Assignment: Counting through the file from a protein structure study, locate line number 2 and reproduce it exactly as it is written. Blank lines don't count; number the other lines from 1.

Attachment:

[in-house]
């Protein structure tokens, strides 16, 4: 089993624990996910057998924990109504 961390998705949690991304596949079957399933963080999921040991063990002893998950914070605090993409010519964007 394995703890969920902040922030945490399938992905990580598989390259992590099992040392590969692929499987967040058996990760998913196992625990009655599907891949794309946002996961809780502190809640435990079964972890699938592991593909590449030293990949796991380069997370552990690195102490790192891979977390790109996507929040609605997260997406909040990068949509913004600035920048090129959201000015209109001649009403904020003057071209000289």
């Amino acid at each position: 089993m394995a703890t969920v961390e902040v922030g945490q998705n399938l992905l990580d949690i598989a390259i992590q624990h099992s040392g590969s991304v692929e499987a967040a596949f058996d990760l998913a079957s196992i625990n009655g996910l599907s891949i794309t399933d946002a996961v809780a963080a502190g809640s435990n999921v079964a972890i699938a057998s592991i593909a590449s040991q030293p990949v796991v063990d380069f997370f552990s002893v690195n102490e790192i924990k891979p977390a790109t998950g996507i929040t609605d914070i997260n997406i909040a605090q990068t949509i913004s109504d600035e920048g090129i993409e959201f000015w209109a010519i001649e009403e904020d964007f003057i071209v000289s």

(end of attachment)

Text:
């Protein structure tokens, strides 16, 4: 089993624990996910057998924990109504 961390998705949690991304596949079957399933963080999921040991063990002893998950914070605090993409010519964007 394995703890969920902040922030945490399938992905990580598989390259992590099992040392590969692929499987967040058996990760998913196992625990009655599907891949794309946002996961809780502190809640435990079964972890699938592991593909590449030293990949796991380069997370552990690195102490790192891979977390790109996507929040609605997260997406909040990068949509913004600035920048090129959201000015209109001649009403904020003057071209000289």